Many scientists fear that the tiny golden mussel, a mussel specie from China,might be threatening one of the world’s most delicate ecosystems – the Amazon River and the Basin. Arriving in South America inthe first half of the 1990s, the golden mussel has already spread its reach over vast areas of indigenous fauna and flora. The golden mussel, measuring one inch long,is a toughcreature that reproduces nine months ina year. It releases a large number of microscopic larvae into the water, which then get transferred to new areas. These are found not only on rocky surfaces like stones, bedrocks of rivers but even on artificial structures and are also known to form enormous reef-like constructions.
Golden musselcausing loss to businesses along with damage to indigenous flora and fauna
Regarding its destructive abilities, theyare said to have destroyed indigenous clam species by binding themselves onto the native mollusks. They have also caused extensive damage to water treatment and hydroelectric plants in Buenos Aires, Sao Paulo and Argentina. As a result, many plant operators have been forced to spend large amounts of money to clean up clogged pipes as well close down turbines to dig out massive mussel formations. The words of Professor Hugh MacIsaac of University of Windsor says its best:”You clearly want to keep these out of the Amazon because if they were to get in, the potential consequences are very significant,”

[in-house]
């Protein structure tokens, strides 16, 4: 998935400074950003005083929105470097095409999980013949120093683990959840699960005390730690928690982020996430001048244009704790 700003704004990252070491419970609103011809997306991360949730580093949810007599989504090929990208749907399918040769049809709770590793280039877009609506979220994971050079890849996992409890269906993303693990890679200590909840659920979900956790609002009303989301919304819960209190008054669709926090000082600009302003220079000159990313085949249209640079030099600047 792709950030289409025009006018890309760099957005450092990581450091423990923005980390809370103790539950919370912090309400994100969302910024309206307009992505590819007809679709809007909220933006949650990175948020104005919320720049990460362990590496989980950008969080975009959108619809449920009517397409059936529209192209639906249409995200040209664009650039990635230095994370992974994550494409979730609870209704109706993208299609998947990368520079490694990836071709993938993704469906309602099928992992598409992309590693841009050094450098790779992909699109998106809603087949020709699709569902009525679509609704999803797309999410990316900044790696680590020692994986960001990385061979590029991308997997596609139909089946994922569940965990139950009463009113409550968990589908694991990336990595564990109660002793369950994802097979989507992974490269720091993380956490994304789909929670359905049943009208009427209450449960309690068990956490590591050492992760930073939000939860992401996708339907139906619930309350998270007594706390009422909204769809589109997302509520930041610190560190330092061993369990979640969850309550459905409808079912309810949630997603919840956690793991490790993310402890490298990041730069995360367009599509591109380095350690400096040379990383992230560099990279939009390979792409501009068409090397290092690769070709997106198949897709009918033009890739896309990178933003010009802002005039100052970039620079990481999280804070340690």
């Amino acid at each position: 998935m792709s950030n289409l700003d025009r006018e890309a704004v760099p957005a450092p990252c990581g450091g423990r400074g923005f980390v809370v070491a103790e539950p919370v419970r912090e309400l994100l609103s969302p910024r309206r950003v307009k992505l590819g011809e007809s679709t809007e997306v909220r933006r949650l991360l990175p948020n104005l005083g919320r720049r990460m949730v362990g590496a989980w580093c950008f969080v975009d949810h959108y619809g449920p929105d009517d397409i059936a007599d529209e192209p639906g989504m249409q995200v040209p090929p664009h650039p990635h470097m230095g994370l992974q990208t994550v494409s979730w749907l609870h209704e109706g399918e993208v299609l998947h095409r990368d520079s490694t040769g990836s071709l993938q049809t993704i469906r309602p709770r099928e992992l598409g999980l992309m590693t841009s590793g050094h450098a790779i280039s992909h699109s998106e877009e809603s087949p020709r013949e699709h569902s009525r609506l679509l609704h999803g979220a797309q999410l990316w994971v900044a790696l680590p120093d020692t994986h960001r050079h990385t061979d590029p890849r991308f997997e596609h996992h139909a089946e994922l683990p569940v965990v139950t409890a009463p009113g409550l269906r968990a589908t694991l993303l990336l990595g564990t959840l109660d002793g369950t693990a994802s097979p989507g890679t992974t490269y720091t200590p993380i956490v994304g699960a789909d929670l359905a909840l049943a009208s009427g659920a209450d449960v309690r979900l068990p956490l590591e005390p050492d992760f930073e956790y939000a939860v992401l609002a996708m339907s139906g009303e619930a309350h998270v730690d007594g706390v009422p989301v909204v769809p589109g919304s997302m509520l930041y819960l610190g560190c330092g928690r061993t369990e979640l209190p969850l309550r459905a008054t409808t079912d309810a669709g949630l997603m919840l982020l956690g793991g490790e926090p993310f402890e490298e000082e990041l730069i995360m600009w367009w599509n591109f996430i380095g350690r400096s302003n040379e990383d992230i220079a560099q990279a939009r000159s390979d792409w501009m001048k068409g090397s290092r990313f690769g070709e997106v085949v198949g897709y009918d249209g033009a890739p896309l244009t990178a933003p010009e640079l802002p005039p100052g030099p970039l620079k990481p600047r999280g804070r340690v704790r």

Brazilian government is working on several programs to tackle the problem
For the past ten years, the Brazilian government has been working on various programs including the development of “bio bullets” to stop the growth of the golden mussel. The thought is similar to the endeavorto battle dengue causing mosquitoes by sterilizing them. “If we manage it, it would be huge obviously from an economic point of view but also to protect biodiversity,” claims Marcela Uliano da Silva a research scientist.